Petoskey, Mich.:Nurses demand respect, patient care

About 280 nurses, members of Teamsters Local 406 at Northern Michigan Hospital (NMH), have been on strike since Nov. 14 to improve wages, pensions, working conditions, nurse-patient ratios, and other patient-care issues.

Teamster Local 406 spokesperson Sharon Norton told the World that after nine months on strike “the nurses are holding out wonderfully well.” On the condition of the strikers, she commented, “They are as strong and as committed as they were last November.” This is Local 406’s first contract fight.

The union says that nurses at NMH are forced to care for so many patients – often as many as eight per nurse – that providing appropriate care is close to impossible.

Nurses were forced to walk out after the NMH’s Board of Trustees refused to bargain in good faith late last year. The Board has since retained the services of notorious union-busting law firm, the Fishman Group, which advertises itself as helping to keep employers “union-free.” In addition to this, the hospital contracted with Denver, Colo.-based temp firm, U.S. Nurses, to replace striking nurses.

The strike has met with broad support from the local community, from Michigan political leaders, and from the national labor movement. As the strike has dragged on into the summer, signs appeared around Petoskey reading, “NMH negotiate.”

Norton described the support from the labor movement as “one of the greatest efforts on the part of organized labor to support the nurses.” She said that the Teamsters’ international and Teamster locals, nurses in other unions, and even non-union nurses have supported the strike based on patient-care issues.

Tucson, Ariz.:Retirees rally to save Medicare

Hundreds of retirees, people with disabilities, and supporters, led by members of the Alliance for Retired Americans (ARA) braved the blazing heat and demonstrated in front of ultra-right Sen. Jon Kyl’s (R-Ariz.) offices in both Phoenix and Tucson to protest his efforts to privatize and weaken Medicare.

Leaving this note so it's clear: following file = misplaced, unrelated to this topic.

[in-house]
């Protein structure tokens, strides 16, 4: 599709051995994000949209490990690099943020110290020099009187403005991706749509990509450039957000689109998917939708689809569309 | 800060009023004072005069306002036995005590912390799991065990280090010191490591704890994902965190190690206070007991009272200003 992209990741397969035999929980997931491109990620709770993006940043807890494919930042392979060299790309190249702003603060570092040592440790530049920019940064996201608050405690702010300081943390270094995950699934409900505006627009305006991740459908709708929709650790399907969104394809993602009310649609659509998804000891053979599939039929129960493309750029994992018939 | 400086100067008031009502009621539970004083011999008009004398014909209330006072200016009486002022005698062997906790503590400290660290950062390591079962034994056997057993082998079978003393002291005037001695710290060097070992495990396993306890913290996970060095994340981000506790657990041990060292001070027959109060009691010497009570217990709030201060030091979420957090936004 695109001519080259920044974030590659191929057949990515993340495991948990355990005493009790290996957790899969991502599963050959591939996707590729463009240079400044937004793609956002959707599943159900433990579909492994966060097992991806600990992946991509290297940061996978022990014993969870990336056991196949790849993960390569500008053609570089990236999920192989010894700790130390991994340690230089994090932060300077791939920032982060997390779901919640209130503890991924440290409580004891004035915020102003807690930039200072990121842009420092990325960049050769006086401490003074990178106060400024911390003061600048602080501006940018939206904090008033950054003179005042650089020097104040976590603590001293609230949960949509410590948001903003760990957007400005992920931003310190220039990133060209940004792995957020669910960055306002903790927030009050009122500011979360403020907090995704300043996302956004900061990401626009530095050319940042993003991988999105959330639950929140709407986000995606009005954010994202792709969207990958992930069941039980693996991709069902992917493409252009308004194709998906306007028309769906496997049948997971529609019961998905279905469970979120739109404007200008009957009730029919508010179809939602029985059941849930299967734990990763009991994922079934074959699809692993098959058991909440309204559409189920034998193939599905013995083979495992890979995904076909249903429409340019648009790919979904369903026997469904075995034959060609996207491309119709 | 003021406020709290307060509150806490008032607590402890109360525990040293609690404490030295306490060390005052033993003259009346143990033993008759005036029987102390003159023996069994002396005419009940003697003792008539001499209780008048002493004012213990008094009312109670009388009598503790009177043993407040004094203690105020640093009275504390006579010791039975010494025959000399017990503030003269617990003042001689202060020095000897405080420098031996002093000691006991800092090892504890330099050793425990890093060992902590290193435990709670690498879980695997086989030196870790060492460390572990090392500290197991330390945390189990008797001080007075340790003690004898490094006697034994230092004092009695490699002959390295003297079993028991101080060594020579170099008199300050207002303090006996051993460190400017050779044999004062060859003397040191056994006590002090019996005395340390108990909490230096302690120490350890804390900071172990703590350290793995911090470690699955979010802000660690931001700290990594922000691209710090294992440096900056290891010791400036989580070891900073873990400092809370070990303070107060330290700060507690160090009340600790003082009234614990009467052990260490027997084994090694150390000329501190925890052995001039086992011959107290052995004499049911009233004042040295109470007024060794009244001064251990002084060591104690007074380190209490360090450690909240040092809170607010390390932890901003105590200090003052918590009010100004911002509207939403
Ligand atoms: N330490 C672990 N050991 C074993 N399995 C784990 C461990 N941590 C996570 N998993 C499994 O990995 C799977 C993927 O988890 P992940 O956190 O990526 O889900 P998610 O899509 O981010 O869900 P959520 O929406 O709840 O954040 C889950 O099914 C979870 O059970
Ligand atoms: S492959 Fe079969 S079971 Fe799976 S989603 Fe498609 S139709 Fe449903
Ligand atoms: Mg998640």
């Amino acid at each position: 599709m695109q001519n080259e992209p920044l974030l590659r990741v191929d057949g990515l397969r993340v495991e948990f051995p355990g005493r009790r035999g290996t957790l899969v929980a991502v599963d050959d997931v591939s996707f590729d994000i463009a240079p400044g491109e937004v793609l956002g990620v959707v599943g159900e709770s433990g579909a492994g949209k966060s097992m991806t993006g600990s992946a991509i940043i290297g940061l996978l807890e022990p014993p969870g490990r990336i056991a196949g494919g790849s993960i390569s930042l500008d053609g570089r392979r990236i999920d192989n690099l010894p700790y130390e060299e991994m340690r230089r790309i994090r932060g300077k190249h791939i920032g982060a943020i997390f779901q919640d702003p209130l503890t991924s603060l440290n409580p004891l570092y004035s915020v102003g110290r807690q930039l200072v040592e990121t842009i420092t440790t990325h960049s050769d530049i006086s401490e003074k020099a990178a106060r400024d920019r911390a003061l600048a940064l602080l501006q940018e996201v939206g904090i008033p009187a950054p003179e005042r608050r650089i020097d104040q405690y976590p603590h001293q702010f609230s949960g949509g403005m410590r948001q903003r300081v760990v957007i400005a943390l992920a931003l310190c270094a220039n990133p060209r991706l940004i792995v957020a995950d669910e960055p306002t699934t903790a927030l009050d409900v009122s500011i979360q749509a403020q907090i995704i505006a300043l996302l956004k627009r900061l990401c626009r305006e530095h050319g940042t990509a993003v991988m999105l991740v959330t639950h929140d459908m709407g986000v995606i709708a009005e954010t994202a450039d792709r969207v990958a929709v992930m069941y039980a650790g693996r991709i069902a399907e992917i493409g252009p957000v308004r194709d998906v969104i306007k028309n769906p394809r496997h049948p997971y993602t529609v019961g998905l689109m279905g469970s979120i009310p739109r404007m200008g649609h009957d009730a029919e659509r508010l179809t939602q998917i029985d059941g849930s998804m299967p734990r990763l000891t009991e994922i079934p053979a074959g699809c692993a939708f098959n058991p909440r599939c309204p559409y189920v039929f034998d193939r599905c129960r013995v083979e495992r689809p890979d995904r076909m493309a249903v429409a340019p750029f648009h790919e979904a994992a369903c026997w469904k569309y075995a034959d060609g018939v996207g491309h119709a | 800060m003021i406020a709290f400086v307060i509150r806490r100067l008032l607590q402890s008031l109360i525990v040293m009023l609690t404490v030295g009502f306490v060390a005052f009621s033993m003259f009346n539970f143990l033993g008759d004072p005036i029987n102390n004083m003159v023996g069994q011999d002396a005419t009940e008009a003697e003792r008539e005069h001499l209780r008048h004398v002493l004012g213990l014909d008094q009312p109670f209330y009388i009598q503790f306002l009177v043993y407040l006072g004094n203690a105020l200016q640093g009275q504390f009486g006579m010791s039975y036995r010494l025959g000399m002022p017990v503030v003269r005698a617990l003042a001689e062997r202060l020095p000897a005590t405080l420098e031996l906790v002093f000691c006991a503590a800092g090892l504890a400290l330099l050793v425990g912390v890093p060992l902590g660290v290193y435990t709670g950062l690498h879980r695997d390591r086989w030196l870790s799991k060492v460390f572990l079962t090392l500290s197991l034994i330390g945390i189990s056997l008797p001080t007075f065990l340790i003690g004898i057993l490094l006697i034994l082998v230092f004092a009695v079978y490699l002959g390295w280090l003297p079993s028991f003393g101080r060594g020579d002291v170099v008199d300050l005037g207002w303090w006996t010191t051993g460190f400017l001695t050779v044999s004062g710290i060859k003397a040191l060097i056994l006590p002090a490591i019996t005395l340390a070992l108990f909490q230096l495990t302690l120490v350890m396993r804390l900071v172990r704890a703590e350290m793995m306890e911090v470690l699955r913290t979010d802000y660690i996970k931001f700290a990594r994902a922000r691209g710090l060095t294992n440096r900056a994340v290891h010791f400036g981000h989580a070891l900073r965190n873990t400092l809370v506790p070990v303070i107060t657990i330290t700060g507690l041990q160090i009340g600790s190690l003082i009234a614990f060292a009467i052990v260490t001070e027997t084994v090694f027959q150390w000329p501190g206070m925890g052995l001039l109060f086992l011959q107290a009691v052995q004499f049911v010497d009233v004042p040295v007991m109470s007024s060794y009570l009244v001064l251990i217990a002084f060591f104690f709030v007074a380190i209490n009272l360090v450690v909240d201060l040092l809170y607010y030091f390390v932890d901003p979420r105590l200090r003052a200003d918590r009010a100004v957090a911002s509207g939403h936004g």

In Tucson, two demonstrators, Charlie Salaz and Vikki Marshall, members of Steelworkers Organization of Active Retirees, were handcuffed and arrested for trespassing when they attempted to cross the parking lot to Sen. Kyl’s office to deliver a letter explaining to the senator why they oppose the prescription drug bills and calling on him to hold a town hall meeting on the legislation.

On July 24 five ARA members were arrested for trespassing when they refused to leave Sen. Kyl’s Phoenix office until he agreed to hold meetings with constituents. So far he hasn’t budged.

“It is shameful that Sen. Kyl refuses to listen to the concerns seniors have with the prescription drug legislation,” said Edward Coyle, executive director of the ARA. “Seniors are going to do what it takes to be heard. They are not afraid to get arrested, they are not afraid to protest and they won’t stop until Congress comes up with a simple, comprehensive, affordable prescription drug bill under Medicare.”

At the Tucson rally, Pima County Supervisor Richard Elias told cheering seniors, “We need to put an end to privatization of government services. They are not thinking about the people served. It’s wrong.”

The ARA rejects current House and Senate bills because they fail to provide a guaranteed premium for seniors, have wide gaps in coverage and put patients at the mercy of private insurers, who can change premium costs at will.

Patterson, N.J.:Hunger striker in critical condition

As of Aug. 16 Nigel Maccado, a detainee in county jail, was enduring his 58th day without food. His hunger strike is a protest to his 21 months of internment. Although he is threatened with deportation to his native India, no charges have been brought against him. He is one among thousands of immigrants who are being held without any prospect of release.

Hemuauth Mohabir, another detainee, is an immigrant from Guyana who has been interned for 16 months despite his status as a legal permanent resident. He joined his fellow captive in the hunger strike 10 days after it began.

Maccado is unable to leave his bed. The doctor and nurse of the jail have failed to treat his dangerous heart condition or move him to a proper medical facility, allegedly telling Maccado that “you are trying to kill yourself anyway.”

The New Jersey Civil Rights Defense Committee held a Aug. 6 vigil outside the jail pleading for his transfer and release. Both Maccado and Mohabir have said their actions are an expression of outrage against the unjust internment of all detainees.

Joel Wendland, Brandi Kishner,
and Joe Bernick contributed to this week’s clips.

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